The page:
These experiments had at least two things in common: the fraction of normal nonsuperfluid was small but not negligible, and the measurements were sensitive to scales much larger than that of individual vortex lines in the turbulent state. About the first, note that motion of a quantized vortex relative to the normal fluid produces a mutual friction force [13], coupling the two fluids at large scales (as well as providing dissipation at small ones), so it is not unthinkable then that both normal and superfluid act together to produce a Kolmogorov spectrum. This may take place [14] as a result of a partial or complete polarization, or local alignment of spin axes, of a large number of vortex filaments that mimics the range of eddies we see in classical flows. A simple example of such polarization under nonturbulent conditions is the well-known mimicking of solid body rotation in a rapidly rotating container filled with superfluid helium, which results from the alignment of a large array of quantized vortices all along the axis of rotation [8].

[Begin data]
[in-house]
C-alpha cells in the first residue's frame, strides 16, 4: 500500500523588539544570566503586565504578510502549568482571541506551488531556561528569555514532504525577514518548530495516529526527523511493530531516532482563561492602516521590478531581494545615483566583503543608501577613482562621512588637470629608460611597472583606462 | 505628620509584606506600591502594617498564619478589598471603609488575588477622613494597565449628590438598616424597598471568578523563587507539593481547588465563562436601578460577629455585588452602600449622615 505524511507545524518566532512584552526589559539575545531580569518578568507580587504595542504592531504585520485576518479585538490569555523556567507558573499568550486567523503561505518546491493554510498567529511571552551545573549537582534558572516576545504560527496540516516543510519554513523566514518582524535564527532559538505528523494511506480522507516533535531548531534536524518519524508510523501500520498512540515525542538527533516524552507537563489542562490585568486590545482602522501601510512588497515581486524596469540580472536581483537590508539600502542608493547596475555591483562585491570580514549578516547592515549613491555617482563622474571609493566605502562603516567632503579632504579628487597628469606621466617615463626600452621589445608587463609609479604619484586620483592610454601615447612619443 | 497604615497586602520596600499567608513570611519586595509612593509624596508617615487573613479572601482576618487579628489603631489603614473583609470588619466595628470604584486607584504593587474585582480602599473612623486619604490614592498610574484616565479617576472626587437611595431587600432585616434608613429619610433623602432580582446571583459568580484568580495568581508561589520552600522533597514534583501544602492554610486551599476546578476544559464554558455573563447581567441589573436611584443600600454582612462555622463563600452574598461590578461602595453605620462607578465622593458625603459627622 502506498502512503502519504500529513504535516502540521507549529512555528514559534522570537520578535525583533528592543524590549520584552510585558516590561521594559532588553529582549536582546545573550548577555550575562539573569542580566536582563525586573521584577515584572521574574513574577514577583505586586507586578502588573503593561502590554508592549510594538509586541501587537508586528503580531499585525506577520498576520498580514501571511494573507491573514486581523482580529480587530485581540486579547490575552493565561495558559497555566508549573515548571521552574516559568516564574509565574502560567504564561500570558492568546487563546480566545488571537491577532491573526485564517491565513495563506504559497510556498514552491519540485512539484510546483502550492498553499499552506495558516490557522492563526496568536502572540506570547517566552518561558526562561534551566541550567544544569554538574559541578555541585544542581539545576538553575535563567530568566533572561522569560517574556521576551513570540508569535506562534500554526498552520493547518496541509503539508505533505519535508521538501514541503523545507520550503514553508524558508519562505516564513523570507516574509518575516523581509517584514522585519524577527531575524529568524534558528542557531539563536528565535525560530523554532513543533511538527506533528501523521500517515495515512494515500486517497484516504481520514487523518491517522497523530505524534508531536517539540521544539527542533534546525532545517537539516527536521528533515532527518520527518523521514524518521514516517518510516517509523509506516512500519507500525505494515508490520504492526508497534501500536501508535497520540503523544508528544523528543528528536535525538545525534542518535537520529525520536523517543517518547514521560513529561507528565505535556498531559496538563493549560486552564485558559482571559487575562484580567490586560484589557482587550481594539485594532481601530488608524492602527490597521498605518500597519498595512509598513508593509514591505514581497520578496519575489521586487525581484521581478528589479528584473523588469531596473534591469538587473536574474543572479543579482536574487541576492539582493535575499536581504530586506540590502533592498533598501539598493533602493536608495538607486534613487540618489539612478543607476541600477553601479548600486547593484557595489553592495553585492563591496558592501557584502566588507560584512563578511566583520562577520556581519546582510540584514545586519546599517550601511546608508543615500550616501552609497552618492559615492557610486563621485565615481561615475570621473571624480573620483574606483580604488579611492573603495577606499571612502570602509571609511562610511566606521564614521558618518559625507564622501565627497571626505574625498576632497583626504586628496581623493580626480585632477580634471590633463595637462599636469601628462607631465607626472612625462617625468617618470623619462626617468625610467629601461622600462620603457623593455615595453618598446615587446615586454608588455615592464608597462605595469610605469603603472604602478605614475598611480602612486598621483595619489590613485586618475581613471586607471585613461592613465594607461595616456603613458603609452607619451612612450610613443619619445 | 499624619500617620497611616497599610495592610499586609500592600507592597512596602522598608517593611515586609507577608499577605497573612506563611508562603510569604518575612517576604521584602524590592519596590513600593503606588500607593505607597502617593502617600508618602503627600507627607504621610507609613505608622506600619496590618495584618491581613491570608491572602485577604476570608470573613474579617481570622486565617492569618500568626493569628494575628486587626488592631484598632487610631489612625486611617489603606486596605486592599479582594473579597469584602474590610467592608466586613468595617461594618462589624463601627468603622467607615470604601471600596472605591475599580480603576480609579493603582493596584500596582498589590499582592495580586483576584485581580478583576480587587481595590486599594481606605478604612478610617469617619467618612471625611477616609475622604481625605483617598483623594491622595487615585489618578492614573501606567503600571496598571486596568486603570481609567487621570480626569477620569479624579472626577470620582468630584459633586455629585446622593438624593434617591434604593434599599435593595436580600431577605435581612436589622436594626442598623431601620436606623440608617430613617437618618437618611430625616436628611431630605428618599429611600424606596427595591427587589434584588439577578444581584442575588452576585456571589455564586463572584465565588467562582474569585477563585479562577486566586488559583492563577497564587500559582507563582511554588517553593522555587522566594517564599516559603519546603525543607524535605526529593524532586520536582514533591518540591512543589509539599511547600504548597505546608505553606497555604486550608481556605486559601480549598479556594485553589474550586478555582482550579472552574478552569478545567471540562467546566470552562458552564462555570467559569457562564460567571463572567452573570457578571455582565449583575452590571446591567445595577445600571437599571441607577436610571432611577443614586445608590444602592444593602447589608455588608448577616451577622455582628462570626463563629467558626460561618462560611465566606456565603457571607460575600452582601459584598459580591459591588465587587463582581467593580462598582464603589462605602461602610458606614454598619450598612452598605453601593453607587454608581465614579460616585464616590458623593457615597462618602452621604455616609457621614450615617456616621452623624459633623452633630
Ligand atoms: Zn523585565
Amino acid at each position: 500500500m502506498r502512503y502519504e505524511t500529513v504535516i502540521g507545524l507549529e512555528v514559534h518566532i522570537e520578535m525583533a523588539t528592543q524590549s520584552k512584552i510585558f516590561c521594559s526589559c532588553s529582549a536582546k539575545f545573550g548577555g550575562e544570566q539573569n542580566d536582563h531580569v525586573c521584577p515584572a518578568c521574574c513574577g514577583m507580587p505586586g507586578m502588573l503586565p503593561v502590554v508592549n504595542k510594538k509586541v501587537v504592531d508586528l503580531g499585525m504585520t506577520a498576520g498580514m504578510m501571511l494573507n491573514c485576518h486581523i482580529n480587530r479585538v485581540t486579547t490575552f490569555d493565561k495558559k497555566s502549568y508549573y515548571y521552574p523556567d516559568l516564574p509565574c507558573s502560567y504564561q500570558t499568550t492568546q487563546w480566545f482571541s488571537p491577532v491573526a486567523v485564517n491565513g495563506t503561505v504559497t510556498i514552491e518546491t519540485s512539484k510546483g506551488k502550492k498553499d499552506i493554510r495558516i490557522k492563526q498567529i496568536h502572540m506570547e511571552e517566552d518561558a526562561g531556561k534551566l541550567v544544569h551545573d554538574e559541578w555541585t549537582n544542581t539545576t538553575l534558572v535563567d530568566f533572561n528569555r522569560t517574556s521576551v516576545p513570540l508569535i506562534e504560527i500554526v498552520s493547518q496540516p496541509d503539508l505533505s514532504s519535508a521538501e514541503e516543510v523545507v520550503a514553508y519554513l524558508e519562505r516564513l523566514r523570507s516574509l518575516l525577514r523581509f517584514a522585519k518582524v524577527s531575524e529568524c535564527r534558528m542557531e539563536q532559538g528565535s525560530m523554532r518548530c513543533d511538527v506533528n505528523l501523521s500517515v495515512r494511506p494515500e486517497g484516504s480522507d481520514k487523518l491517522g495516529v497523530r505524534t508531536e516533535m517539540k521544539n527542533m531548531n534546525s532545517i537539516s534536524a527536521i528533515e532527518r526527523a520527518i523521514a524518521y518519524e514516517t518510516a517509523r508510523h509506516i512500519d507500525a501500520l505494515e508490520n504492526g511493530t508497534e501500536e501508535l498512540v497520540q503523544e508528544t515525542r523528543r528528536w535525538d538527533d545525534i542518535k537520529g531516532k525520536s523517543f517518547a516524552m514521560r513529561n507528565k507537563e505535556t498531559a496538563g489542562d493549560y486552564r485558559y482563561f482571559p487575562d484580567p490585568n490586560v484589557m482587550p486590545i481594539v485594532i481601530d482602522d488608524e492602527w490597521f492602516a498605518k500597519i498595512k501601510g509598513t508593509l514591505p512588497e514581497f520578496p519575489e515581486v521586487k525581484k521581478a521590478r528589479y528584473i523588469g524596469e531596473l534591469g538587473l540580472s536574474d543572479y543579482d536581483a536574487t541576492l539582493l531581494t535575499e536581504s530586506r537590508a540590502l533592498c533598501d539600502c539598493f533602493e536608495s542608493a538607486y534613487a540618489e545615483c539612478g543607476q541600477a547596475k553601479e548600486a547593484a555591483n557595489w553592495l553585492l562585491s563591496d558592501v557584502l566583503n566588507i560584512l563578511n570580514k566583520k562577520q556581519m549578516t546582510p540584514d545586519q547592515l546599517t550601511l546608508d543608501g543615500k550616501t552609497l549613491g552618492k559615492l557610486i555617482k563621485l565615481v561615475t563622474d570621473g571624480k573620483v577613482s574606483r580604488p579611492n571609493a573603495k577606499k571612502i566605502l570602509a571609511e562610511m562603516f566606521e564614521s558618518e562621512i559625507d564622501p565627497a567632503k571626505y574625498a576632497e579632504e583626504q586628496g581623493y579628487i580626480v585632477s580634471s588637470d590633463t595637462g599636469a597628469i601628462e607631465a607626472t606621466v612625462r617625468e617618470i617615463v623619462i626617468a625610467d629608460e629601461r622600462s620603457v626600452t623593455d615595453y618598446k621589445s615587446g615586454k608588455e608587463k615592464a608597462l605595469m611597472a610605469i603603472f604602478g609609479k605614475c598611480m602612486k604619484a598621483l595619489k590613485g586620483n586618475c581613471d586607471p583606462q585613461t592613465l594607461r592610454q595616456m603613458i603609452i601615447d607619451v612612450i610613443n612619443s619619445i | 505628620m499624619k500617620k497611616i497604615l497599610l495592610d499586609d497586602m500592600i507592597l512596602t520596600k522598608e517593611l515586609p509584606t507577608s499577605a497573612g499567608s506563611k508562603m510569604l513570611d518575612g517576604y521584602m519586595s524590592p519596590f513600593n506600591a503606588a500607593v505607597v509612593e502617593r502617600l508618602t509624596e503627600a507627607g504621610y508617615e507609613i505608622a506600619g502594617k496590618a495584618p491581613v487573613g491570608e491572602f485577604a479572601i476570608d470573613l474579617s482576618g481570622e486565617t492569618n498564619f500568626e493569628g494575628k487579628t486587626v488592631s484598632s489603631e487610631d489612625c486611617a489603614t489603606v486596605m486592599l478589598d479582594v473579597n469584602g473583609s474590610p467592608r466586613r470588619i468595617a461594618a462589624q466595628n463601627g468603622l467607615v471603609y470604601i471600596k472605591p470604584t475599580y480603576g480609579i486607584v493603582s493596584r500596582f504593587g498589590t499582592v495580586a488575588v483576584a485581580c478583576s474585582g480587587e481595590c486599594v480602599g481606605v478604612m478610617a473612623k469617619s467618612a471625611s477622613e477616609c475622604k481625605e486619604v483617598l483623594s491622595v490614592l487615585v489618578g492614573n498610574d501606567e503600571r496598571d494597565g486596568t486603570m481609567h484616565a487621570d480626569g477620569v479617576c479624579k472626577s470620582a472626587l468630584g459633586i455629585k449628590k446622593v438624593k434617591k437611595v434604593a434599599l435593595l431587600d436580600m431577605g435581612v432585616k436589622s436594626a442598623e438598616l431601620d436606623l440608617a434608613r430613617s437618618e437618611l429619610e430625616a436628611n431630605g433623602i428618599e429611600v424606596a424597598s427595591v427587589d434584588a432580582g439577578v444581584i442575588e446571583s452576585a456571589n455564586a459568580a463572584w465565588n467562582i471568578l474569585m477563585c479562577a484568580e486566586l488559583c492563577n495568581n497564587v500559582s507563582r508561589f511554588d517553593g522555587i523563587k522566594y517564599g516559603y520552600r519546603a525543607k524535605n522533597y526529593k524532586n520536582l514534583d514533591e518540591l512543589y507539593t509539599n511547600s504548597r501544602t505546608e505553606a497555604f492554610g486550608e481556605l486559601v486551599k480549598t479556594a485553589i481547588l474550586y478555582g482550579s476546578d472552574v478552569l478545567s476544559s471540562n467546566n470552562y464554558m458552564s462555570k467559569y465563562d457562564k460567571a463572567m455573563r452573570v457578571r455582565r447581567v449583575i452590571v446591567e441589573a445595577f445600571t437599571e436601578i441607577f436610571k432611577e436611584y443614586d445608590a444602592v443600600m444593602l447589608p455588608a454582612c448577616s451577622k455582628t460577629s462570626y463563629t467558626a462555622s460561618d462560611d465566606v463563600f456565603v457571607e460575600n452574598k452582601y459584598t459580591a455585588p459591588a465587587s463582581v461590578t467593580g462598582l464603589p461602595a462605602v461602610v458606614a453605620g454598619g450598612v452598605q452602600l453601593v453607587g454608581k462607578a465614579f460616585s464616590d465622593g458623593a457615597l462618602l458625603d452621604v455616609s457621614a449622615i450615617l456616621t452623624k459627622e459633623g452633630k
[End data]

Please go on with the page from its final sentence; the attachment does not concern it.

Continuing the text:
At the scale of individual vortices, Schwarz [15] developed numerical simulations of superfluid turbulence, based on the assumption that vortex filaments approaching each other too closely will reconnect (see the left panel of Fig. 1). Using entirely classical analysis, he was able to account for most of the experimental observations in the commonly studied thermal counterflow, a flow in which the normal fluid carries thermal energy away from a heater and a mass-conserving counter-current of superfluid is produced. Koplik and Levine [8], using the nonlinear Schrödinger equation, showed that Schwarz’ assumptions about reconnections were correct. Even this flow, which unlike the other experiments mentioned above, has no classical analog, also exhibits a classical decay when probed on length scales that are large compared to the average intervortex line spacing [16].